Overview | Program | Registration | Hotel & Travel | Scholarship Opportunities | CLE & Course Material

Friday, October 12

7:30 - 8:30 a.m.

Registration & Continental Breakfast

8:30 - 8:45 a.m.

Welcome & Opening Remarks
Terisa E. Chaw, NELA Executive Director

8:45 - 10:15 a.m.

Understanding The Science Of Bias


Moderator: J. Bryan Wood
Professor Gary L. Blasi & Professor Tony Greenwald
There has been considerable evolution of the scientific understanding of bias over the past 50 years. Peer-reviewed scientific research has expanded our awareness that bias exists as a continuum spanning conscious explicit hostile animus, consciously held stereotypes, unconscious cognitive distortions, and implicit attitudes. This panel will explain the different ways in which scientists approach the topic of bias in all its many guises.

10:30 a.m. - 12:00 p.m.

Cutting Edge Issues In The Law Of Bias: Making The Causal Connection
  Speakers: Alice W. Ballard, Charlotte Fishman & David L. Lee
Proving a causal connection between your client's protected status and the action complained of is at the heart of every employment discrimination case. This panel will discuss the positive effects of the "new" social science on the traditional legal proof paradigm—
for example, how it can be used to overcome "inference blindness" and to address problem doctrines such as "stray remarks," "same actor," and "honest belief." Our speakers will also examine some of the "disconnects," limitations, and difficulties in applying the science.

1:30 - 3:00 p.m.

Engaging The Judiciary

  Moderator: Jocelyn D. Larkin
The Honorable Bernice B. Donald, Dr. Jennifer Elek & The Honorable Morris Hoffman
This session will focus on how judges view the law and science of bias, provide an overview of recent educational programs for federal and state judges on the science of implicit bias, and highlight how practitioners can best explain and use the science in the context of summary judgment and trial.
3:15 - 4:15 p.m. Identifying & Addressing Fact-Finder Bias
  Speakers: Alicia K. Haynes, The Honorable Morris Hoffman & David J. Zehner
A judge, jury consultant, and a plaintiffs' employment lawyer will explore strategies for jury selection, presenting evidence of bias to the jury, the affect of stereotypes on jurors' perceptions of you and your client, as well as solutions for identifying and addressing bias at trial.
4:15 - 5:15 p.m. So You Think You Need An Expert
  Moderator: Thomas A. Newkirk
Noelle C. Brennan, James M. Finberg & Professor Tony Greenwald
So you want to present bias science evidence—are you the expert, or do you need one? If you need one, who's good? What's the cost? And how do you maximize the chance your expert will be able to testify? Our panelists will answer these and other questions while discussing the pros and cons of using an expert, the types of experts to consider, how to survive Daubert challenges, and what to expect from your opponent if you use an expert.
5:30 - 7:00 p.m. Reception
  Co-Sponsored by
The Employee Rights Advocacy Institute For Law & Policy

Saturday, October 13

7:30 - 9:00 a.m.

Registration & Continental Breakfast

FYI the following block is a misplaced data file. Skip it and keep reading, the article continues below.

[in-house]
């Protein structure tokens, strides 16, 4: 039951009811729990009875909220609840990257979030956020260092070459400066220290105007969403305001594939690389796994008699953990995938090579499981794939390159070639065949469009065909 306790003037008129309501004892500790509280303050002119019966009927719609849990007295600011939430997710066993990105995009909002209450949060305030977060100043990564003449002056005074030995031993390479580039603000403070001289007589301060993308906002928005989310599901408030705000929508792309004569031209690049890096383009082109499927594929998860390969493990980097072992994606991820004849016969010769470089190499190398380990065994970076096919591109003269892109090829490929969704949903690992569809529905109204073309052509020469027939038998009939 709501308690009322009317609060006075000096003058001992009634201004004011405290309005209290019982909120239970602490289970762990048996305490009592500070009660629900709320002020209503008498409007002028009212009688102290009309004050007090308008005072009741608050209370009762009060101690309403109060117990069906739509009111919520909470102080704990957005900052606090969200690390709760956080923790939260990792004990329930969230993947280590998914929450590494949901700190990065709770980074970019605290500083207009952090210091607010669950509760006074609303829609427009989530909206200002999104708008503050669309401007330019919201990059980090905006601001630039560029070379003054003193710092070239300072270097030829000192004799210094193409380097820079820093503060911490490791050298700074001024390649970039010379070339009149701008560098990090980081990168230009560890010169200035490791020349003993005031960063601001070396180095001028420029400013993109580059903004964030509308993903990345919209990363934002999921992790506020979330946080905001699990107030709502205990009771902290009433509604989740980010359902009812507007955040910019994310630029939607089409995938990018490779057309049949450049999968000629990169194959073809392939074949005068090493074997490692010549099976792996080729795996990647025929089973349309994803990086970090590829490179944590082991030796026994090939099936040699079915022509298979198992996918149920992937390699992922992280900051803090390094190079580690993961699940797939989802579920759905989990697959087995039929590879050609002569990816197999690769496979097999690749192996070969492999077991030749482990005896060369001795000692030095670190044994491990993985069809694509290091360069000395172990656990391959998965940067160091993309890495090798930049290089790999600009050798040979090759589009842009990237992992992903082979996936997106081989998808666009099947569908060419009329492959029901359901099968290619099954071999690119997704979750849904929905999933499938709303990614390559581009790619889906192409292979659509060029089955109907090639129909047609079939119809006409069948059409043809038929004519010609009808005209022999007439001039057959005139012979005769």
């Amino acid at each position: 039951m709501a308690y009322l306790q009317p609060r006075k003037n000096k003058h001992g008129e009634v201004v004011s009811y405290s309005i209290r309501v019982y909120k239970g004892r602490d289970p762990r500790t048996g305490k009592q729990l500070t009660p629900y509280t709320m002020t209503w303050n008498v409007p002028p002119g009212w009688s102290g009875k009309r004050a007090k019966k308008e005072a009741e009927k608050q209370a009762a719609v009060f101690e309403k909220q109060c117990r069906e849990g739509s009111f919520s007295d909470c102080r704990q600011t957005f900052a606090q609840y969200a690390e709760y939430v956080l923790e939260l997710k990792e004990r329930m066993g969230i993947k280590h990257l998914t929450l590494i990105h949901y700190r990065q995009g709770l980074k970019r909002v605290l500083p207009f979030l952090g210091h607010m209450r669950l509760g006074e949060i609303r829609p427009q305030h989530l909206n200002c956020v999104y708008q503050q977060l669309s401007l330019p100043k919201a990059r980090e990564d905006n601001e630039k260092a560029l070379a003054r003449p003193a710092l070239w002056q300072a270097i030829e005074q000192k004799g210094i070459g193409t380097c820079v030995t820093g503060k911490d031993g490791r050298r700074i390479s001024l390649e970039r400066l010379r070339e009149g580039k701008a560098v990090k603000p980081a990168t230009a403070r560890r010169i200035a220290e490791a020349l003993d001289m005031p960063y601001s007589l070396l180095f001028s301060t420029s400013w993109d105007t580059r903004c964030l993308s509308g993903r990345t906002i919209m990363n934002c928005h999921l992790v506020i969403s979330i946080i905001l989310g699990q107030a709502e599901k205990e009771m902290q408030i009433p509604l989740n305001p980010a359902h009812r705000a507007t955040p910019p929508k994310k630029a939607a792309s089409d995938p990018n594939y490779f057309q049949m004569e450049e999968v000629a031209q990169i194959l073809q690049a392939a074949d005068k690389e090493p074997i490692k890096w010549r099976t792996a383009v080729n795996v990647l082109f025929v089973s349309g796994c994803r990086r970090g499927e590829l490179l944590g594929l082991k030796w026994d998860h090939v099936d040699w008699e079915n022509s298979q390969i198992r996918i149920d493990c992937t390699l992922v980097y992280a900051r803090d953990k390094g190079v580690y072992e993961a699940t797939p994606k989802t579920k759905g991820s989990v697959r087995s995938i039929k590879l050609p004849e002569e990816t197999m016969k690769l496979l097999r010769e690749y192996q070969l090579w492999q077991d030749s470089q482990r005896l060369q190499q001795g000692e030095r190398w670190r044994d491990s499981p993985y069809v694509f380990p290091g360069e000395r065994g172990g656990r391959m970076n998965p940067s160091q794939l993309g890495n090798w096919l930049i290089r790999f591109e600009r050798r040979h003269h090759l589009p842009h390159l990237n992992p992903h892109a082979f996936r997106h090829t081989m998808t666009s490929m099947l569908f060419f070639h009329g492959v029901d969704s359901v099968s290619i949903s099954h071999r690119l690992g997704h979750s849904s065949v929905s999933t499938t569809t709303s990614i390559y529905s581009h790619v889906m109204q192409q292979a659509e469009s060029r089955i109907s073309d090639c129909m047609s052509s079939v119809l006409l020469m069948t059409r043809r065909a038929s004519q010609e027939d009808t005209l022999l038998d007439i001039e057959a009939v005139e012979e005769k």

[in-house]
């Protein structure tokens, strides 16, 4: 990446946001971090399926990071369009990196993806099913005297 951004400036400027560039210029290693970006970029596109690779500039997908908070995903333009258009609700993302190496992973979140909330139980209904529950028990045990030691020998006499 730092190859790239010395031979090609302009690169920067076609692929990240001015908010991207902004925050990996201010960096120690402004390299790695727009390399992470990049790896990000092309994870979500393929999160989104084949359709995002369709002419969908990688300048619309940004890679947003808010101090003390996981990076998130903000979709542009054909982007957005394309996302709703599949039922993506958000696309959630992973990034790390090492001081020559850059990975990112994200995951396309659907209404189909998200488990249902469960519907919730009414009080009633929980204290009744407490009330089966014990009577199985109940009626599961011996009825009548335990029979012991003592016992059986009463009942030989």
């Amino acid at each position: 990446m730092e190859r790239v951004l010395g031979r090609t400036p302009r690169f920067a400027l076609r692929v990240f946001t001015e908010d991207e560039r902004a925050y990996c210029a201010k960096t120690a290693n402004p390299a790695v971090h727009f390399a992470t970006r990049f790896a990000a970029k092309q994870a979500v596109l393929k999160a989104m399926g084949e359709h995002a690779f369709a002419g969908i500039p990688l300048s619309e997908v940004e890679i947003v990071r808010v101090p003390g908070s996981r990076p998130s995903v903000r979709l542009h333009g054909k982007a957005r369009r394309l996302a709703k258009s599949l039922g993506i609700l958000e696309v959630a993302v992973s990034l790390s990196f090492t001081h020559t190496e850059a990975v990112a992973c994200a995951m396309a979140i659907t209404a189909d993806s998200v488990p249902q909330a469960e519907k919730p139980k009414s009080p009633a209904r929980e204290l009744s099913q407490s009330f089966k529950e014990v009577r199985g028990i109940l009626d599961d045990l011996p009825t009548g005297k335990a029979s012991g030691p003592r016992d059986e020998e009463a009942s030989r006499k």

9:00 - 10:15 a.m. Successful Techniques For Uncovering Bias Through Discovery
  Speakers: Kathryn Burkett Dickson & Yona Rozen
Developing evidence of bias commonly characterized as "unconscious," "hidden," or "implicit" poses unique challenges. Speakers will discuss how to craft a discovery plan to obtain the necessary evidence to support your claims of bias and discrimination. They will share sample deposition questions, interrogatories, and requests for production of documents, explore using motions in limine as a sword and shield, and examine strategies to overcome discovery abuses by your opponent.
10:30 - 11:45 p.m. Bias On A Grand Scale: Using Social Science In Discrimination Class Actions
  Speakers: Suzanne E. Bish, Barry Goldstein & Joseph M. Sellers
Social science has long played a central role in explaining and proving systemic class-based employment discrimination. The Supreme Court's decision in Wal-Mart Stores, Inc. v. Dukes, however, questioned the use of the plaintiffs' social science expert to establish the requirements for class certification in a gender discrimination class action. This panel will assess the impact of Dukes and the future role of social science in employment discrimination class actions.
12:00 - 1:30 p.m. Faculty Workshop

Faculty members and participants will have an opportunity to share their experiences and ideas for dealing with the issues that have been raised during the seminar. Faculty from each panel will lead a discussion table on their topic. In order to receive MCLE credit for this session, participants must take part in a roundtable.

1:45 - 2:45 p.m.

Crafting Remedies That Make A Difference
  Moderator: Terisa E. Chaw
Professor Frank Dobbin & Thomas A. Newkirk
Equitable remedies are a key component of Title VII and an often overlooked means of increasing the "value" of employment cases to employers and courts. This session will discuss using the underlying purpose of Title VII as a remedial statute to help win and settle cases by focusing on how to frame and incorporate policy changes, and integrating modern theories of bias into pleadings, settlement, and trial to help enhance the value of the case and make a difference.
3:00 - 4:15 p.m. Lessons Learned At Trial: Dos & Don'ts For Handling "Hidden Bias" In Employment Claims
  Speakers: Alicia K. Haynes & J. Bryan Wood
Veteran litigators will share their best practice tips on handling "hidden bias" in employment discrimination cases. Topics to be addressed include preparing your client for trial, theme development, opening and closing statements, creating the record for an appeal, and more.

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